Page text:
Within two weeks of dating, my now-wife and I took a road trip from New Jersey to Chicago. We left in the early evening of the night before, as I wanted to make sure I would stay up through the drive.
So, I thought it'd be a good idea to buy a small case of energy drinks they were selling at a convenience store. No big deal, I thought, it's just some caffeine so I'll drink one of these, and then in another four or five hours or so, pop another one and then I'll have some leftover for the ride back.
Problem is, I drank four in a row, back to back to back to back, all within the first hour. Which was moronic, I know. Pretty soon my excitement to be on this trip with an amazing woman I reconnected with after years made my already fluttering heart beat faster and faster until I admitted, four hours in, that something was definitely wrong. We pulled over and I drank a bunch of water, trying to flush it out of my system. Bless her for not being weirded out, and she eventually calmed me down enough to make it to Chicago. So I understand the effects of caffeine overdosing are very real.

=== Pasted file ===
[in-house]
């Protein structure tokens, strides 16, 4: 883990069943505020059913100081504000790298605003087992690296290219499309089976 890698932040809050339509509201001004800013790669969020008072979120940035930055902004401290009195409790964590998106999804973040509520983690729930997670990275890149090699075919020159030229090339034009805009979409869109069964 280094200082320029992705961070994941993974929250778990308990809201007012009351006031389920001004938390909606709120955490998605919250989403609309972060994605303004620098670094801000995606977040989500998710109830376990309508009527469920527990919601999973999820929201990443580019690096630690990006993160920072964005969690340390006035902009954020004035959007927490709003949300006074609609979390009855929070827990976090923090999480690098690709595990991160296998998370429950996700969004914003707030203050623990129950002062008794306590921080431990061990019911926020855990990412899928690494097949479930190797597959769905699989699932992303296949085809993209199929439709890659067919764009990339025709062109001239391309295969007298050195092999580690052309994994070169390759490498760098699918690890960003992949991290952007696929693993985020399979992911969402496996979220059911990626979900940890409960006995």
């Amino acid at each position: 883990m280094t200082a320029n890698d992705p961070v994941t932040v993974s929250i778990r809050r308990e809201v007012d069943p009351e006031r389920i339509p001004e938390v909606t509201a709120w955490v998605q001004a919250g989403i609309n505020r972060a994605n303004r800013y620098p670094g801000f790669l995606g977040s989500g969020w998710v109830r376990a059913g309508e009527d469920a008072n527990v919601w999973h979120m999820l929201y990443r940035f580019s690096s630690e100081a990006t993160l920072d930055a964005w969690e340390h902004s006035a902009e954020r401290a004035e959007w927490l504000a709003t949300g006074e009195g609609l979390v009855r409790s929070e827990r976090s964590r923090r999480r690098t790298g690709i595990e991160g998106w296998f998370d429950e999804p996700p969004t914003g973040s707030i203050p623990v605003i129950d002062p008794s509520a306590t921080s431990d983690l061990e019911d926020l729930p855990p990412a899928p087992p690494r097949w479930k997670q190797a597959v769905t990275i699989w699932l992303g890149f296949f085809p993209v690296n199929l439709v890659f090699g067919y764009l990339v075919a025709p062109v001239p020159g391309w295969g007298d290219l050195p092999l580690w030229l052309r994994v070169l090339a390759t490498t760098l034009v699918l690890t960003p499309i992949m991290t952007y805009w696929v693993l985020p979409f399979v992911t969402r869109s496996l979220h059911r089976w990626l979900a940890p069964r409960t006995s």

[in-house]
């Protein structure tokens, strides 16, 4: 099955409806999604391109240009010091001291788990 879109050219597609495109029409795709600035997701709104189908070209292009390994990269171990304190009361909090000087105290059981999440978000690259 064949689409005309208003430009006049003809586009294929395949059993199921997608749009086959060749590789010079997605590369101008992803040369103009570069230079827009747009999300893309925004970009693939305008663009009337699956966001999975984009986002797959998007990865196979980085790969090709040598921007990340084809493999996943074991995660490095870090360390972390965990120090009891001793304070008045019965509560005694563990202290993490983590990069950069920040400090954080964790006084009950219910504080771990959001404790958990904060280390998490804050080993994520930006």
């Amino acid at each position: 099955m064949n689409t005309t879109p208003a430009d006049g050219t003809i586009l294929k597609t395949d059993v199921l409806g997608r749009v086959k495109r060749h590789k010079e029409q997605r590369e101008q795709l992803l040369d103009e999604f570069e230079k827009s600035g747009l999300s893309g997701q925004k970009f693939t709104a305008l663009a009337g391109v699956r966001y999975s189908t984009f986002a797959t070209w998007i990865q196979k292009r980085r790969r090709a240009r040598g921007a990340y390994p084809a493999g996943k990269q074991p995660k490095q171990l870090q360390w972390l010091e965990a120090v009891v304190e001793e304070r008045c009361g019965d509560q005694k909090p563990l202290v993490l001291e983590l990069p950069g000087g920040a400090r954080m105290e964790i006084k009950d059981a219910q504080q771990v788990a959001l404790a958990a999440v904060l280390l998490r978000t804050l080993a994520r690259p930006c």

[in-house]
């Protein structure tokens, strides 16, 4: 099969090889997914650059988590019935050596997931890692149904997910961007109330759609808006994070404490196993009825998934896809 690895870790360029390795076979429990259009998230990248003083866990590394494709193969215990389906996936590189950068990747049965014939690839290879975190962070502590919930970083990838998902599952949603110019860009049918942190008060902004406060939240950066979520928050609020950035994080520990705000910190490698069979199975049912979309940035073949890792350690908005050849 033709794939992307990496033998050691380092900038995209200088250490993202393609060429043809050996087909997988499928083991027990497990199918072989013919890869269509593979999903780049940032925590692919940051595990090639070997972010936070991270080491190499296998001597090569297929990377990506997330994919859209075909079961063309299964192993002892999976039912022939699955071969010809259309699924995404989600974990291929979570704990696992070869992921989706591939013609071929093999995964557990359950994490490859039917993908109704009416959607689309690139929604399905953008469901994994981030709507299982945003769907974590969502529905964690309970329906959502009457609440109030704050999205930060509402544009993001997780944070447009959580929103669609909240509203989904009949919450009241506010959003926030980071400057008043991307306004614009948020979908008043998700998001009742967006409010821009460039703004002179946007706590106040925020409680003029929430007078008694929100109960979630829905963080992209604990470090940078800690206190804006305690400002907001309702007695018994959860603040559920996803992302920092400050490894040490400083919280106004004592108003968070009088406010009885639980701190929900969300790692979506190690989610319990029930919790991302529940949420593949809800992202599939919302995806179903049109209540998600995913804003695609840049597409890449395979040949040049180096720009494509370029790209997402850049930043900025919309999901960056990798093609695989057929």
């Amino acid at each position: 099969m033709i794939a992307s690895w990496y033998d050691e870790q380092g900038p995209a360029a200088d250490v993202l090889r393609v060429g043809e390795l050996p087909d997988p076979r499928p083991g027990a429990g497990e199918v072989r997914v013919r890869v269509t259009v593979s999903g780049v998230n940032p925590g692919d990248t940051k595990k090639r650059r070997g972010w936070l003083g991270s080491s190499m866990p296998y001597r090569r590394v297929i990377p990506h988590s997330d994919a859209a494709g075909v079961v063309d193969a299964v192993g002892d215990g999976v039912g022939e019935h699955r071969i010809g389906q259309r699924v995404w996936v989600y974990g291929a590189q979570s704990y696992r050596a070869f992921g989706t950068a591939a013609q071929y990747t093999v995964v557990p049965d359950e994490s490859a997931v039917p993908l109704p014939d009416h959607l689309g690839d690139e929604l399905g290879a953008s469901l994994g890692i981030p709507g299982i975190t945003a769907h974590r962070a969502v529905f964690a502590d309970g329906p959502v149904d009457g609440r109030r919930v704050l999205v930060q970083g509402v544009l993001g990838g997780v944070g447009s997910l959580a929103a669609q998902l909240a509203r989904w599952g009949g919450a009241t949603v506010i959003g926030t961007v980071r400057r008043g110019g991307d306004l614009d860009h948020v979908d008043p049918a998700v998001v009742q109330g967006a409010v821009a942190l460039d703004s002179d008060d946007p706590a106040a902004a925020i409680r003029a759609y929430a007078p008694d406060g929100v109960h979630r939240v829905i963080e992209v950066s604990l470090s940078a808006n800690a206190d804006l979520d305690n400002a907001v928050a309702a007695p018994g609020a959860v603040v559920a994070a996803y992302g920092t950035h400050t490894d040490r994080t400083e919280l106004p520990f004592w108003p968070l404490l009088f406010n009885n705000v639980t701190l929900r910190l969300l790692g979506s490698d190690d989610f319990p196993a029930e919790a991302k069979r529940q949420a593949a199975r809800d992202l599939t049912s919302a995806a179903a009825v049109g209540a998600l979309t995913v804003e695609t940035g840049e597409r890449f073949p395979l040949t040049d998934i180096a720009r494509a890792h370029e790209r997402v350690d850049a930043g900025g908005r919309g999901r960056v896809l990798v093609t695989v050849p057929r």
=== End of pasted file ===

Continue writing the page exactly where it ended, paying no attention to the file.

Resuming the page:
It can also prove to be fatal, which unfortunately was the case for 16-year-old Davis Cripe, a South Carolina high school student who passed away due to heart problems.
The coroner who examined Cripe's body, Gary Watts, said the teen had no pre-existing heart condition. However, the fact that he ingested too much caffeine beforehand in a such a short period of time proved to be too much for his heart.
Cripe collapsed and died in a school classroom, to which Watts is attributing to the caffeinated beverages he drank beforehand.
A large Mountain Dew, a latte, and an energy drink did him in, according to Watts. Watts warns parents that large quantities of caffeine can be fatal to teenagers, as it was for Cripe.
So you might wanna think twice before grabbing that energy drink after you just had a milka-frappa-whatever. (h/t ctvnews)
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